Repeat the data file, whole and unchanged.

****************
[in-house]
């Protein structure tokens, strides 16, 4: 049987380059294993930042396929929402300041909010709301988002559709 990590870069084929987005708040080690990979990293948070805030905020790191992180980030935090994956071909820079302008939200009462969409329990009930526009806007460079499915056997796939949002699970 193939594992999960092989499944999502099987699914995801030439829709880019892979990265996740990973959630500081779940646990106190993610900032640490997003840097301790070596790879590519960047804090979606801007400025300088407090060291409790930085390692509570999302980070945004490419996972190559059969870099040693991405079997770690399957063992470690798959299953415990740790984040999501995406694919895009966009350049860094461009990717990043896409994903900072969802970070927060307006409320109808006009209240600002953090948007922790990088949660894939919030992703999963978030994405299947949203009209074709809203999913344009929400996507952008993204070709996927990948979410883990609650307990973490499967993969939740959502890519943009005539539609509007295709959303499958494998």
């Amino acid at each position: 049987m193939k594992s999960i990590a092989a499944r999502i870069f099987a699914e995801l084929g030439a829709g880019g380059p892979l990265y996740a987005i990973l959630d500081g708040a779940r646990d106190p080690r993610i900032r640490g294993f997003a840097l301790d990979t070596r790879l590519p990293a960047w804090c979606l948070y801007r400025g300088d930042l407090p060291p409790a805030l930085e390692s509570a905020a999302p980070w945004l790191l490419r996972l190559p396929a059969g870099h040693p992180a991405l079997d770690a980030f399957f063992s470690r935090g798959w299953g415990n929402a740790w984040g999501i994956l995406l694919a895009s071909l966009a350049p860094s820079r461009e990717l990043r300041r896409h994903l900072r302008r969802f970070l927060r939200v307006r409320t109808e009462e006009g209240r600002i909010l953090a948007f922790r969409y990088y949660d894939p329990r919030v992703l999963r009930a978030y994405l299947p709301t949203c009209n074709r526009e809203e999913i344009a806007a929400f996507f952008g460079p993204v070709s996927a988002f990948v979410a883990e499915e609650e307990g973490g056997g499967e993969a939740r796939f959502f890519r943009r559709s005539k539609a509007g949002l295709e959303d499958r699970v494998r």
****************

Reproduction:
[in-house]
């Protein structure tokens, strides 16, 4: 049987380059294993930042396929929402300041909010709301988002559709 990590870069084929987005708040080690990979990293948070805030905020790191992180980030935090994956071909820079302008939200009462969409329990009930526009806007460079499915056997796939949002699970 193939594992999960092989499944999502099987699914995801030439829709880019892979990265996740990973959630500081779940646990106190993610900032640490997003840097301790070596790879590519960047804090979606801007400025300088407090060291409790930085390692509570999302980070945004490419996972190559059969870099040693991405079997770690399957063992470690798959299953415990740790984040999501995406694919895009966009350049860094461009990717990043896409994903900072969802970070927060307006409320109808006009209240600002953090948007922790990088949660894939919030992703999963978030994405299947949203009209074709809203999913344009929400996507952008993204070709996927990948979410883990609650307990973490499967993969939740959502890519943009005539539609509007295709959303499958494998």
């Amino acid at each position: 049987m193939k594992s999960i990590a092989a499944r999502i870069f099987a699914e995801l084929g030439a829709g880019g380059p892979l990265y996740a987005i990973l959630d500081g708040a779940r646990d106190p080690r993610i900032r640490g294993f997003a840097l301790d990979t070596r790879l590519p990293a960047w804090c979606l948070y801007r400025g300088d930042l407090p060291p409790a805030l930085e390692s509570a905020a999302p980070w945004l790191l490419r996972l190559p396929a059969g870099h040693p992180a991405l079997d770690a980030f399957f063992s470690r935090g798959w299953g415990n929402a740790w984040g999501i994956l995406l694919a895009s071909l966009a350049p860094s820079r461009e990717l990043r300041r896409h994903l900072r302008r969802f970070l927060r939200v307006r409320t109808e009462e006009g209240r600002i909010l953090a948007f922790r969409y990088y949660d894939p329990r919030v992703l999963r009930a978030y994405l299947p709301t949203c009209n074709r526009e809203e999913i344009a806007a929400f996507f952008g460079p993204v070709s996927a988002f990948v979410a883990e499915e609650e307990g973490g056997g499967e993969a939740r796939f959502f890519r943009r559709s005539k539609a509007g949002l295709e959303d499958r699970v494998r």